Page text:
Q&A Questions and Answers:
Would you happen to know what a gutbucket is?
Do I know what a "gutbucket" is? Of course! I play mine every month at our church's "Country Gospel Music in the Pines" session!
I prefer to call it by its more respectable name: "Washtub Bass Fiddle." The name "Gutbucket" comes from the fact that it's the same type of bucket that was commonly used for carrying away the guts when slaughtering and butchering animals on the farm. The "Washtub" designation doesn't have such a gory connotation.
The hard-driving rhythm and down-home style of the Gutbucket even lent its name to a style of jazz or blues music. "Gutbucket jazz" (also known as "Barrelhouse") is noted for its "strident, uninhibited, and forcefully rhythmic style" [Merriam-Webster Dictionary] and is often associated with the sort of music played in the old saloons of the late 1800s and early 1900s.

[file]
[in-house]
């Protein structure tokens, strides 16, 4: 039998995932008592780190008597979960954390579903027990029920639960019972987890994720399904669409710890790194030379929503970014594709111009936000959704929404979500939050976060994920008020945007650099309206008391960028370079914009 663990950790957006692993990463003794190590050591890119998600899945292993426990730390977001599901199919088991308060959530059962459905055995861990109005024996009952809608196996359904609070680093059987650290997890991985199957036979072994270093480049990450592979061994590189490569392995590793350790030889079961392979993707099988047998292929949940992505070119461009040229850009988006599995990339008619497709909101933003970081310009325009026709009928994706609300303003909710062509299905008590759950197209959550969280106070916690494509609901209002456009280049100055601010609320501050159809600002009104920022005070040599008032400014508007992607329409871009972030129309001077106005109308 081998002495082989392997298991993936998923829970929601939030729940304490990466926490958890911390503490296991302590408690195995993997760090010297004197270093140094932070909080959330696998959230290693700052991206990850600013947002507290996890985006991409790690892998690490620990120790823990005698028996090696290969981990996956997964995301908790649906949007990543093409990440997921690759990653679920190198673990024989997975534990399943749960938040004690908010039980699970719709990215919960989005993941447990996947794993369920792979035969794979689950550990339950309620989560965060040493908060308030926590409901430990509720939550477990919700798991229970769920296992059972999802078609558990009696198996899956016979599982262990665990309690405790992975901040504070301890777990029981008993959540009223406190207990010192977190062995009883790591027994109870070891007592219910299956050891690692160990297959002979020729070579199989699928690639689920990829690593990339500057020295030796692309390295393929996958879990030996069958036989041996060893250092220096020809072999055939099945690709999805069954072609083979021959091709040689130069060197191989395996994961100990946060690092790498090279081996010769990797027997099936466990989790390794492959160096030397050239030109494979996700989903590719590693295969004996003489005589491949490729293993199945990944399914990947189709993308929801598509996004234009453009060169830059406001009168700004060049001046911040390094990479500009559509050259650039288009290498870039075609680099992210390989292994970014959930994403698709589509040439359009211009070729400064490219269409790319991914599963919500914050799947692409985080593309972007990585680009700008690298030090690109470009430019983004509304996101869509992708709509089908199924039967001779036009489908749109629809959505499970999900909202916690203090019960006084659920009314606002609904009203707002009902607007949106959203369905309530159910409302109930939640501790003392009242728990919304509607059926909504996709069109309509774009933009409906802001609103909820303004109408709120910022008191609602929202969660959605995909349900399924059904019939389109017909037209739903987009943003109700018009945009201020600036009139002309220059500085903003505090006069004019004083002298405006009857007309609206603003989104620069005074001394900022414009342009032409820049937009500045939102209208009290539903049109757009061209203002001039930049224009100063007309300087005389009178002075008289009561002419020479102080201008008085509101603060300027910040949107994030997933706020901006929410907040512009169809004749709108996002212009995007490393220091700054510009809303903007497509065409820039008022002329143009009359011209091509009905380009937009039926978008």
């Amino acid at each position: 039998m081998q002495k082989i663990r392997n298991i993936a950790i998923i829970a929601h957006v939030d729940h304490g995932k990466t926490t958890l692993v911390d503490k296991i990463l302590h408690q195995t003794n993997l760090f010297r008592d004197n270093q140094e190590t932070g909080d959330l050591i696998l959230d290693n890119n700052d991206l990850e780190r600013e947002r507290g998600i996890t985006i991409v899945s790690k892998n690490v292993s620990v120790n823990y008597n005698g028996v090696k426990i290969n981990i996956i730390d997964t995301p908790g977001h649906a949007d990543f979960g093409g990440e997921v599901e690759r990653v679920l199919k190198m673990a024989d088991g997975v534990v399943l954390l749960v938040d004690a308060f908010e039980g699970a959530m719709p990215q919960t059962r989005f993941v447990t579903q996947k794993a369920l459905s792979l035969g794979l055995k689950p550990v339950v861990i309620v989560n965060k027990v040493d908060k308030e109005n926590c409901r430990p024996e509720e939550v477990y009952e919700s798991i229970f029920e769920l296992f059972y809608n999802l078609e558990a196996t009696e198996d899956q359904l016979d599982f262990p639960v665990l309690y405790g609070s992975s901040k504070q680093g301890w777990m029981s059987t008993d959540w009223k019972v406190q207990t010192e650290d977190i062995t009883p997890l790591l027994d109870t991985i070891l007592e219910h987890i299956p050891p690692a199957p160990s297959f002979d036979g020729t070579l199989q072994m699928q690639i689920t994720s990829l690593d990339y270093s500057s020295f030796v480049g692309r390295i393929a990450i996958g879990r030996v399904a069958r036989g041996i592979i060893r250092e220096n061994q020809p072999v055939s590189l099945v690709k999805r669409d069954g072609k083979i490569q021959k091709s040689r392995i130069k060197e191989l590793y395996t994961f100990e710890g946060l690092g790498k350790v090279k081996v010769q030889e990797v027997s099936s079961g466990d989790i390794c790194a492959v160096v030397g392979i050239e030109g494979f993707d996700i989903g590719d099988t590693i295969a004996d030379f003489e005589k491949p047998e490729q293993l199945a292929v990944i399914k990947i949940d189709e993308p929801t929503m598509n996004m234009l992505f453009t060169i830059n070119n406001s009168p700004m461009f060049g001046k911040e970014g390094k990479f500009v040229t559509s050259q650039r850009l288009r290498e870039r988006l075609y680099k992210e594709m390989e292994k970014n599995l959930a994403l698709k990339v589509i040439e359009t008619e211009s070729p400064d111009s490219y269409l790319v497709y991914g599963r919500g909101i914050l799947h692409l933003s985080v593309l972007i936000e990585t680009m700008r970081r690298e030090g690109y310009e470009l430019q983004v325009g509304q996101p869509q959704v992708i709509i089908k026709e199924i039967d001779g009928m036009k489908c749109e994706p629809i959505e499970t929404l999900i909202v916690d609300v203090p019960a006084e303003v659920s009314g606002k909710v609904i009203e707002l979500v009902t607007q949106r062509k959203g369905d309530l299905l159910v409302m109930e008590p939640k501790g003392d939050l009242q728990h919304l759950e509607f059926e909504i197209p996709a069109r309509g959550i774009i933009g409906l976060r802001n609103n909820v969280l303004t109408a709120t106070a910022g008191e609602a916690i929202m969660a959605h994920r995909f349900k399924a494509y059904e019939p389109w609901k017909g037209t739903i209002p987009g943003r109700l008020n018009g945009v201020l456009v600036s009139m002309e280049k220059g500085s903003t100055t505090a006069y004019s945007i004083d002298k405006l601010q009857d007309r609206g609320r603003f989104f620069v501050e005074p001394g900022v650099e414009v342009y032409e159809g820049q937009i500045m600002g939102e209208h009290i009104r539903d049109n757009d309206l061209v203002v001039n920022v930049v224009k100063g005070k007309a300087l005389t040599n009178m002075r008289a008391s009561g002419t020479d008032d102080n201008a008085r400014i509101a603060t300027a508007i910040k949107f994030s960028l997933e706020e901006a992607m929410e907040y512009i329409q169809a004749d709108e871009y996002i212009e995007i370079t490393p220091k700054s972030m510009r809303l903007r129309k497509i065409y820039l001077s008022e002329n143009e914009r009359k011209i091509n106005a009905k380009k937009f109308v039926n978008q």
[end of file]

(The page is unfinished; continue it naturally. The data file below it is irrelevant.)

With a bit of amplification, the Washtub Bass can hold its own against even an electric bass guitar. In fact, at our last country gospel sing, both of the bass guitar players were out of town, and my old Gutbucket filled the void quite nicely. One interesting feature of the Washtub Bass is that the resonator (the tub) is in hard contact with the floor, so on a wood floor the entire floor -- and even the building itself -- becomes part of the resonator. This results in the audience actually FEELING the rhythm, in addition to hearing it.
Happy Gutbucket Thumping!
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